University of the Witwatersrand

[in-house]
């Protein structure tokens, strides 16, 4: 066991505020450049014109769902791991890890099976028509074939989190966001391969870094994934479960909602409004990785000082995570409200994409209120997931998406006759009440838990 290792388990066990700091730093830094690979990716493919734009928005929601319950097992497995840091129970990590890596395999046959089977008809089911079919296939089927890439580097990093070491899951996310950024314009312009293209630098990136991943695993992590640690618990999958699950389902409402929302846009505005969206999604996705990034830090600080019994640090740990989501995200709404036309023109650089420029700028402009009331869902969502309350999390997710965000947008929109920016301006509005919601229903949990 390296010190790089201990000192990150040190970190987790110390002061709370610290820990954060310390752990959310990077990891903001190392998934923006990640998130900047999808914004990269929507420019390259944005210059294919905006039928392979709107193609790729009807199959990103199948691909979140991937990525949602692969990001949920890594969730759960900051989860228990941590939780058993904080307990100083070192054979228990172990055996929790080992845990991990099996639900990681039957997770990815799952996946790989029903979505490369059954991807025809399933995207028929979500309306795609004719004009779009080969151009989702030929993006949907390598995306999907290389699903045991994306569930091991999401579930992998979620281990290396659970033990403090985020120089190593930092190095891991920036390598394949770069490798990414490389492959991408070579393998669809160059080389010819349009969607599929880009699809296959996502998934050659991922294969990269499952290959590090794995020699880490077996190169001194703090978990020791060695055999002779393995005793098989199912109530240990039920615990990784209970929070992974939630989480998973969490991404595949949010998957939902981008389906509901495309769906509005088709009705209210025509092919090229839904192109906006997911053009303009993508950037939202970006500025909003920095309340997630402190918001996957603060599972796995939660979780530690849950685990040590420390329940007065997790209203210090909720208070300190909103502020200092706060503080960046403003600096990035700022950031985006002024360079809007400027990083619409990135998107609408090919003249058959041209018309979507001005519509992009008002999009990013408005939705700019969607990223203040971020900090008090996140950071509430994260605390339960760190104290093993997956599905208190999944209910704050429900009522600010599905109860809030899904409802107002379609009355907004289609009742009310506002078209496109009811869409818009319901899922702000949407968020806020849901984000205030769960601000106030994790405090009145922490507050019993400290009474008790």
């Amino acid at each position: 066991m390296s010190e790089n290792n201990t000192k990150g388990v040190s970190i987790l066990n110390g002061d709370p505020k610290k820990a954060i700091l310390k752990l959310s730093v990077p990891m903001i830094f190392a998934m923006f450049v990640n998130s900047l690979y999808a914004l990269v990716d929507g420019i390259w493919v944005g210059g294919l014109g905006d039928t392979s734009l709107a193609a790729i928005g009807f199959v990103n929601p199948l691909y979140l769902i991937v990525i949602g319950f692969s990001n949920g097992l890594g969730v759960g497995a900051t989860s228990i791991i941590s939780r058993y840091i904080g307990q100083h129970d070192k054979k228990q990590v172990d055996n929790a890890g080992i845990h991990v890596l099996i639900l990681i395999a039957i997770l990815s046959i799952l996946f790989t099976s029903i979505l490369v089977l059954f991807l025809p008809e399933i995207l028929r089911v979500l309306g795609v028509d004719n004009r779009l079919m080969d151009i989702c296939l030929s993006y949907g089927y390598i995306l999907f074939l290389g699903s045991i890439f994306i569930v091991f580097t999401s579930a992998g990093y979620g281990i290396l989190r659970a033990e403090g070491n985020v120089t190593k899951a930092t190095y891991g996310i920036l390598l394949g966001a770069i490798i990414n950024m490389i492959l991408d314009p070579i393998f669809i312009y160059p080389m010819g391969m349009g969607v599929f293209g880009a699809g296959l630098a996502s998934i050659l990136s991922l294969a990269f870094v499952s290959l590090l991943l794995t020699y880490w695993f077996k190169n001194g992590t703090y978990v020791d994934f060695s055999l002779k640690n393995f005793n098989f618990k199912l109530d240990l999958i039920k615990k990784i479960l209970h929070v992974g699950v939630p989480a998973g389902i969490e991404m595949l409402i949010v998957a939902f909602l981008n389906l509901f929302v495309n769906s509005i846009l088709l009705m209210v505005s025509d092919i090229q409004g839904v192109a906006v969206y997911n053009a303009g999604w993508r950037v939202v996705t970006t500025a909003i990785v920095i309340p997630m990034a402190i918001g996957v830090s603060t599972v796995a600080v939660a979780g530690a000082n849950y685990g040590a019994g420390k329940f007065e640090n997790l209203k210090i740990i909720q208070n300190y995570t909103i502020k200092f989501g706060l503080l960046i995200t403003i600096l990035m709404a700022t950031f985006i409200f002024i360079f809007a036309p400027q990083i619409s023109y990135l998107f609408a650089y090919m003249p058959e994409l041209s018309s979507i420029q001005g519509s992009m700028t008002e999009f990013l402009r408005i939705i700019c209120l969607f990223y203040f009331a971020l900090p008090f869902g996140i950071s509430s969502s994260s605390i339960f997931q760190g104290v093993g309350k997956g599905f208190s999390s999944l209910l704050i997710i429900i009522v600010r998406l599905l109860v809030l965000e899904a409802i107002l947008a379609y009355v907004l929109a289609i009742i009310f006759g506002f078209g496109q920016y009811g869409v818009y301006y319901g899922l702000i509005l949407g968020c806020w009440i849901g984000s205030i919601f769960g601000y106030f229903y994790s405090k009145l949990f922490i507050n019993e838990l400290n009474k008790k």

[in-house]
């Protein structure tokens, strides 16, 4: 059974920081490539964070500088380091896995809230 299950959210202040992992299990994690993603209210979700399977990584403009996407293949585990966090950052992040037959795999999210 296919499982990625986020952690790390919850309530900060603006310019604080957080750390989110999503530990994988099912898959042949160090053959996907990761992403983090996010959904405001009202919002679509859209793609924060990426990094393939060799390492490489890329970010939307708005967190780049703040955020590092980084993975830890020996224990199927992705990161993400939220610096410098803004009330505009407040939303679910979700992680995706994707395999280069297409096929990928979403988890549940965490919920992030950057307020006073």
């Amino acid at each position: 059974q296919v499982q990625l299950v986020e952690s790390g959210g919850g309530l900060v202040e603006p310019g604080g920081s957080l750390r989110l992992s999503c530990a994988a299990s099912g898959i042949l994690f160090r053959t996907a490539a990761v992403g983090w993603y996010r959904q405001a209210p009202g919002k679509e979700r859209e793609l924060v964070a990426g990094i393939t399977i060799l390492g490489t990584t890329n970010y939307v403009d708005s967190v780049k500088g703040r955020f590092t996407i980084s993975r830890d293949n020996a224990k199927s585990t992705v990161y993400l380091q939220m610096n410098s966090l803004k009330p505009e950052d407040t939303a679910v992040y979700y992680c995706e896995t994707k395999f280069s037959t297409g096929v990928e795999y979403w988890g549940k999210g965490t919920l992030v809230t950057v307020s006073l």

The University of the Witwatersrand, Johannesburg, is a multi-campus South African public research university situated in the northern areas of central Johannesburg. It is more known as Wits University. The university has its roots in the industry, as do Johannesburg. It was desegregated once again prior to the abolition of apartheid in 1990, several of apartheids most provocative critics, of either European or African descent, were one-time students and graduates of the university. The university has an enrolment of 33,711 students as of 2015,65 percent of the universitys total enrolment is for undergraduate study, with the remaining 35 percent being postgraduate. The university was founded in Kimberley in 1896 as the South African School of Mines, eight years later, in 1904, the school was moved to Johannesburg and renamed the Transvaal Technical Institute. The schools name changed yet again in 1906 to Transvaal University College, in 1908, a new campus of the Transvaal University College was established in Pretoria.